Following the approval of the Victor environmental assessments by federal and provincial governments, members of the Attawapiskat First Nation voted 85% in favour of ratifying the IBA negotiated by their Chief and Council (see DBC, 2005). This was a significant milestone for both De Beers and the Attawapiskat First Nation since the mine construction phase began shortly after the IBA was signed. In order to take advantage of the increased activity, shipping contracts, and construction jobs available from the mine, the Moose Cree First Nation sought to negotiate and ratify their IBA as quickly as possible.
Therefore, they had developed an agreement-in-principle by 2006 and their IBA was ratified by the community and signed in 2007. Although De Beers hoped for a similar approach to IBA negotiations by Fort Albany/Kashechewan, these communities negotiated for an agreement with greater emphasis on socio-cultural provisions than the previous IBAs. For example, compensation for traditional harvesters affected by the mine and increased traffic on the winter road are important parts of this agreement (Inf. #8).
De Beers demonstrated strong commitment to each of these communities during the challenging and time-intensive process of working with each of the nearby First Nations to develop IBAs that reflected local interests and addressed important local concerns. All of this is beyond the requirements of Ontario’s regulatory system, which is primarily focused on minimizing environmental impacts of mining, not on facilitating community relations. Of course, there were many hotly-contested issues discussed at community meetings and official negotiation sessions (Inf. #2; #8).
However, when the Victor mine opened in 2008, De Beers had signed two IBAs, one working relationship agreement, and had another IBA nearly complete. This was made possible by the proactive approach to working with Aboriginal communities adopted by De Beers. Specifically, De Beers’ approach to consultation and community relationship building is guided by the objective of developing a process that is:
1. timely – providing communities with adequate notice and time to respond;
2. informative – provides sufficient detail and explanation to allow understanding;
3. comprehensible – presented in an understandable manner;
4. ongoing – process acknowledges feedback and reports on how it has been used; and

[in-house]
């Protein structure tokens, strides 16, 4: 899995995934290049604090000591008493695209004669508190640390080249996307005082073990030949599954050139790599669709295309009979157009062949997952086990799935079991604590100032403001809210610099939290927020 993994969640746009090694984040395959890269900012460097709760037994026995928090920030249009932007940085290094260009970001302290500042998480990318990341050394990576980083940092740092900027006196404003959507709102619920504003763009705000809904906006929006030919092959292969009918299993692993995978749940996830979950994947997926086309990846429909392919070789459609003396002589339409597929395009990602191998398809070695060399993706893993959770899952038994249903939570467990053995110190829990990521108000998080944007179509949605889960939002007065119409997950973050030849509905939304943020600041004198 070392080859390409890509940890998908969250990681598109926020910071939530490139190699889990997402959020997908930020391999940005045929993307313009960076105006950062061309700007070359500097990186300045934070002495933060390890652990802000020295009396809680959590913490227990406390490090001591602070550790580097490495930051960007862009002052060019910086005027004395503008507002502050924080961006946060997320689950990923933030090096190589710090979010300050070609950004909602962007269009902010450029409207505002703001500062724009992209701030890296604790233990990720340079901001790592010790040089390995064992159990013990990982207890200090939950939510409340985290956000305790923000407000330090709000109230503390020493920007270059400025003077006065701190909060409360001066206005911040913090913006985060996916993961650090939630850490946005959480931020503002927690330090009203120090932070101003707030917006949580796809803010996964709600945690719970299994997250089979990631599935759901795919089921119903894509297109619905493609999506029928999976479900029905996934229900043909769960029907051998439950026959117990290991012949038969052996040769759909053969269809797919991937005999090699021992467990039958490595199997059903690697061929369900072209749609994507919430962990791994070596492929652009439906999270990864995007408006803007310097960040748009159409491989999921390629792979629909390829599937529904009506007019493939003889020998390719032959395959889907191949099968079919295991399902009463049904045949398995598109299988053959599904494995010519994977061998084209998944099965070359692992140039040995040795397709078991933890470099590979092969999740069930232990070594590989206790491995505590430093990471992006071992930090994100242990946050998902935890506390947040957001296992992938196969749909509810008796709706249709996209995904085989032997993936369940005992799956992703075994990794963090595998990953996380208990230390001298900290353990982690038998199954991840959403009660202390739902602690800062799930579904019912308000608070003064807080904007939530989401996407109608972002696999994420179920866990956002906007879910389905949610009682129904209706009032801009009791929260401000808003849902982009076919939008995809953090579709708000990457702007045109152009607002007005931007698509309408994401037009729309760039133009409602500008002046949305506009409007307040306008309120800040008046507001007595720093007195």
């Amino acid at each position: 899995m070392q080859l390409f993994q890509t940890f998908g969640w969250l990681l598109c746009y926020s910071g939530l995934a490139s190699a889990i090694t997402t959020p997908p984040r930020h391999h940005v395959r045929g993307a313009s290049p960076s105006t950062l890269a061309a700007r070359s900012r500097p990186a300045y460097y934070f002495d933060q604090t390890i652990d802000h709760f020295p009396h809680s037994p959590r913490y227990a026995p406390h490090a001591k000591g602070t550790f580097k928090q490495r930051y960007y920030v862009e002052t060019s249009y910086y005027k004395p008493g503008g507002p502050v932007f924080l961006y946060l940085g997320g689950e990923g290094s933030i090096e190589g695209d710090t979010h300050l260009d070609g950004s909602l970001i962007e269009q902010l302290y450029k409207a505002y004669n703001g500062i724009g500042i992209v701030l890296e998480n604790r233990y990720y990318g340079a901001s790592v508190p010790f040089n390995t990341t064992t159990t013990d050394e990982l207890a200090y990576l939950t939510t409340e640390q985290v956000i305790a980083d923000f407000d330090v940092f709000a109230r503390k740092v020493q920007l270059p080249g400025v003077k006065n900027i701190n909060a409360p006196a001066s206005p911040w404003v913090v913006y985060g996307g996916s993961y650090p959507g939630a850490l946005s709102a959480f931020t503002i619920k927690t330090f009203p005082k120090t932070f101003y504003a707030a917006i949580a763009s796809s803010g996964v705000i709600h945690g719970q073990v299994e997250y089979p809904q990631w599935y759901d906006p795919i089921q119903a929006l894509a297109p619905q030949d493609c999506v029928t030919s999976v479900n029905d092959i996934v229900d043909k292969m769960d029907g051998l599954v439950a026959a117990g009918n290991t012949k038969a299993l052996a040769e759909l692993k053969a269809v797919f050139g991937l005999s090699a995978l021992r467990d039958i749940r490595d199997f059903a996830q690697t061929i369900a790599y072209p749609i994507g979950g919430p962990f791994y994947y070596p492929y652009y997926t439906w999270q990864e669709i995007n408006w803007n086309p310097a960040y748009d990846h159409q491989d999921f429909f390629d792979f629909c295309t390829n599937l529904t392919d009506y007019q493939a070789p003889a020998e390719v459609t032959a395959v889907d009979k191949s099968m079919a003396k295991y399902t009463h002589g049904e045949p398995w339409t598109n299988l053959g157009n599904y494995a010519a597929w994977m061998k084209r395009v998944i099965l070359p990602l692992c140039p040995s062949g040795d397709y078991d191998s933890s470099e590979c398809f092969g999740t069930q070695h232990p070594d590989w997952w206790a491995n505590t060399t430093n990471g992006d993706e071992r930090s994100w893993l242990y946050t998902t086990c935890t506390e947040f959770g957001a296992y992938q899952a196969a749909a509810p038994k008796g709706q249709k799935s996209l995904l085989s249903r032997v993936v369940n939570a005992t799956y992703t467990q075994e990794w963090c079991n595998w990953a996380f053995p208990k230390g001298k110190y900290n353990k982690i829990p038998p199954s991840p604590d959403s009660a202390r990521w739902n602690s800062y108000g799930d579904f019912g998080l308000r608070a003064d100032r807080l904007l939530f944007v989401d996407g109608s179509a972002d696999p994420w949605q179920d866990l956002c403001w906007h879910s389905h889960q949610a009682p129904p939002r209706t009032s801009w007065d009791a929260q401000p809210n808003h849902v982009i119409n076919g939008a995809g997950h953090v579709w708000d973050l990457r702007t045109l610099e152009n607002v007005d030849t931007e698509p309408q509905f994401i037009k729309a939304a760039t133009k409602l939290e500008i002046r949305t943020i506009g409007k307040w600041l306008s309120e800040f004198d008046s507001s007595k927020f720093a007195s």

5. responsive – changes based on feedback wherever possible (DBC, 2002; 2007).
According to Dr. Jonathan Fowler, De Beers’ VP of Aboriginal Affairs and Sustainability, these objectives reflect the company’s commitment to fostering positive working relationships with all communities that it comes into contact with. This challenging goal, of course, demands flexibility and depends on a collaborative approach. For example, Dr. Fowler noted, “we get a lot further by trying to work collaboratively, trying to get a win-win situation works better than trying to hammer someone into the ground…” In order to utilize such an approach, De Beers has spent considerable effort consulting with communities, hosting information sessions and meetings, and seeking to enable impacted communities to make the most of the economic benefits of nearby mining operations.
2 – The Mushkegowuk Council is the regional Cree council with member First Nations spanning from the James Bay coastal communities to Lake Superior, see http://www.mushkegowuk.ca/
3 – Kashechewan and Fort Albany First Nations jointly hold and occupy Indian Reserve No. 67. Therefore, one IBA was developed, with both First Nations as signatories to the same agreement. This agreement includes provisions for equally dividing funds paid to each signatory, while sharing responsibility for joint implementation of some terms.
Early Success: the Victor Mine
• This section describes the progression of key events from De Beers’ initial contact with the four nearby First Nation communities, the opening of the Victor Mine, to recent accolades for De Beers.
From De Beers’ perspective, their community consultation, IBA signing, and other relationship building efforts have been well-spent. Although there have been many challenges to overcome, especially as the IBAs are implemented and both the company and communities learn to live with their agreements, the Victor mine has been operating since July 2008.
Source: adapted from De Beers 2008; 2010
* the Victor kimberlite has a surface area of roughly 15 hectares
† during the course of mine construction, operation, and closure phases